Surrey Hills Arts recently coordinated a pilot project that saw an Artist-in-Residence interpret the landscape at Gatton Park and engage with local people, particularly the isolated or those with mental health issues.
Susan Ryland spent four months exploring the Gatton Park landscape with an emphasis on ‘taking the air’. Susan immersed herself in the site, particularly exploring the areas around the lake appreciating its microclimate and taking readings of the varying breezes. She wanted to create work that would focus visitors on this sensory experience rather than just experiencing it visually.
As part of the process, Susan led creative health walks around the lake with young people and adults with mental health issues, school children and older people. She shared ideas about her project as they walked through the Japanese gardens, around the lake and back through the rockery. They shared words with Susan as well as making sculptural pieces linking to the themes.
‘The Creative Health Walks proved to be a rich source of inspiration – enabling me to observe and reiterate the elements of Gatton Park that seemed most important to me. The dialogue I had with the Creative Health Walk participants evolved into the dialogue I created between the brass plaque phrases and their particular locations in the landscape in The Beaufort Way. The regularity of the walks enabled me to see the subtle changes in the landscape from one week to the next and grew into a therapeutic ritual for me that continued right to the end of the project.’ Susan Ryland.
Susan also led creative walks and workshops with the Royal Alexandra and Albert School pupils. They each created a ‘flutterby’ – a poetic paper form that flutters in the breeze which, when hidden in the landscape, can be used as a secret means of communication. They wrote their secrets on these and hid them in the clay pipes that are in the wall beneath the footbridge. One pupil summed up her experience:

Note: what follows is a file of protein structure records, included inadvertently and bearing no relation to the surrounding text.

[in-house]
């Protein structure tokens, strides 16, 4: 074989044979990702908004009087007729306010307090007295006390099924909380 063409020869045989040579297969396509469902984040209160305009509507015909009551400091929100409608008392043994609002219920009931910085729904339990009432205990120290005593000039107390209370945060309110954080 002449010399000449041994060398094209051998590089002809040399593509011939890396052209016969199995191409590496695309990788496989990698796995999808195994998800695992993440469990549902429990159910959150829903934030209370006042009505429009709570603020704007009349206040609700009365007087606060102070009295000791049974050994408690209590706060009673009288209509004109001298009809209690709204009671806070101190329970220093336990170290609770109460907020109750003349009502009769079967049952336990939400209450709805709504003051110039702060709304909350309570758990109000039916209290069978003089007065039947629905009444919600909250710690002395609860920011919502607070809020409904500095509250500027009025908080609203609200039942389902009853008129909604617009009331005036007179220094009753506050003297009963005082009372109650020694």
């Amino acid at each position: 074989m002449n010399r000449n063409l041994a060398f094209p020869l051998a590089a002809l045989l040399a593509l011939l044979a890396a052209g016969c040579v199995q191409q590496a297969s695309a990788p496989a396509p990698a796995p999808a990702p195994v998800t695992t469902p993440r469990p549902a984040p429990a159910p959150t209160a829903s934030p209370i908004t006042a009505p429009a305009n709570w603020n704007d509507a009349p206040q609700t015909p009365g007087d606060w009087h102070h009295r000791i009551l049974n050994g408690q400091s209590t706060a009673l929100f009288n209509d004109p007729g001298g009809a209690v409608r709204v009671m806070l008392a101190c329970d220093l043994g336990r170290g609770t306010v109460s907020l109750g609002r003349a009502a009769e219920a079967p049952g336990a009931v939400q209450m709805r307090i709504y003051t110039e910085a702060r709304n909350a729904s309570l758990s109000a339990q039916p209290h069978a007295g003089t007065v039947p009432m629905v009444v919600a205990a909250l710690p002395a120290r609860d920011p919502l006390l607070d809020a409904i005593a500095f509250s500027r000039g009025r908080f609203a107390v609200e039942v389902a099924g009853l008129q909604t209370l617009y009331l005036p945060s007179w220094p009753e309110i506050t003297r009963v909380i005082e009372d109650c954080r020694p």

‘The secret place feels mysterious and mystical underneath an old but pleasant bridge. The walls are very ornate and make you feel special. It’s a nice and relaxing place to draw or write or just think about your day. If I could, I would go back there every day and just reflect on the day and think about what I’m excited to do. I’m really glad I got to see that place because it has to be one of the best places I have ever been even though it’s not important to the public. I am so happy that I got to see it.’
Susan’s residency resulted in The Beaufort Way, a new walk around the Gatton landscape with boundary markers. The Beaufort Way explores the relationship between meteorological ‘wind force’ – from light breeze to hurricane. On each boundary marker are snippets from the Beaufort scale from windforce 0 – 12 such as Crested Wavelets or Inconvenience Felt While Walking. They have been placed in a significant location; a viewpoint, a hidden feature or an overlooked aspect of Capability Brown’s design. Susan has created a blog of the project www.takingtheair.wordpress.com as well as creating a map that can be downloaded from the site.
The park is open on the first Sunday of each month so why not have a visit and ‘take the air’!